Improving Kirchhoff migration with repeated local plane-wave imaging? A SAR-inspired signal-processing approach in prestack depth imaging
A local plane-wave approach of generalized diffraction tomography in heterogeneous backgrounds, equivalent to Kirchhoff summation techniques when applied in seismic reflection, is re-programmed to act as repeated synthetic aperture radar (SAR) imaging for seismic prestack depth migration. Spotlight-mode SAR imaging quickly provides good images of the electromagnetic reflectivity of the ground via fast Fourier transform (FFT)-based signal processing. By calculating only the Green's functions connecting the aircraft to the centre of the illuminated patch, scattering structures around that centre are also recovered. SAR technology requires us to examine seismic imaging from the local point of view, where the quantity and quality of the available information at each image point are what are important, regardless of the survey geometry. When adapted to seismics, a local image of arbitrary size and sampling is obtained by FFT of seismic energy maps in the scattering wavenumber domain around each node of a pre-calculated grid of Green's functions. These local images can be used to generate a classic prestack depth-migrated section by collecting only their centres. However, the local images also provide valuable information around the centre, as in SAR. They can therefore help to pre-analyse prestack depth migration efficiently, and to perform velocity analysis at a very low cost. The FFT-based signal-processing approach allows local, efficient and automatic control of anti-aliasing, noise and resolution, including optimized Jacobian weights. Repeated local imaging could also be used to speed up migration, with interpolation between local images associated with a coarse grid of Green's functions, as an alternative to interpolation of Green's functions. The local images may, however, show distortions due to the local plane-wave approximation, and the velocity variations across their frame. Such effects, which are not necessarily a problem in SAR, should be controlled and corrected to further enhance seismic imaging. Applications to realistic models and to real data show that, despite the distortion effects, the local images can yield similar information to prestack depth migration, including common-image-point gathers for velocity analyses and AVO/AVA effects, at a much lower cost when a small target is considered.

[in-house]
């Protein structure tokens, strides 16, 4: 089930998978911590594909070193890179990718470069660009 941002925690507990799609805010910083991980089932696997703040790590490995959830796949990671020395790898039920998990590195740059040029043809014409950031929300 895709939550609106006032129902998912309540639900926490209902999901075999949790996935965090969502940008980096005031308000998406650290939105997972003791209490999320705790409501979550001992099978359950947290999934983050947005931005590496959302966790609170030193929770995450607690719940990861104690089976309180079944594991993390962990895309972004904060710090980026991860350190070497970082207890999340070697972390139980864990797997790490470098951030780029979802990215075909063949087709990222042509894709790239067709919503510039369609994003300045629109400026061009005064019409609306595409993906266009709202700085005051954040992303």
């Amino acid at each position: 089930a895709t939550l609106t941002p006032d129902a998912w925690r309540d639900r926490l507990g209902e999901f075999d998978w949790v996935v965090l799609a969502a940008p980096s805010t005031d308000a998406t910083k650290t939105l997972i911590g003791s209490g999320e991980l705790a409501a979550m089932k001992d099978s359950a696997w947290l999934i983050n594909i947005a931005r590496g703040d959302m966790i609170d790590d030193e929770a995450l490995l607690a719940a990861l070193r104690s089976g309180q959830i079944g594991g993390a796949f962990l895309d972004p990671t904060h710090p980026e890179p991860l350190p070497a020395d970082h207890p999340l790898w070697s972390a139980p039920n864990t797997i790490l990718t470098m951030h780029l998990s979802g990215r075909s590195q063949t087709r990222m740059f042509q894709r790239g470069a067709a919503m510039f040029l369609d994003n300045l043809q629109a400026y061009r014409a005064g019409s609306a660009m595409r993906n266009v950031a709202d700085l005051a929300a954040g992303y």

Document Type: Research Article
NORSAR, PO Box 53, 2027 Kjeller
Department of Geosciences, University of Oslo, PO Box 1047, 0316 Oslo, Norway
Publication date: November 1, 2005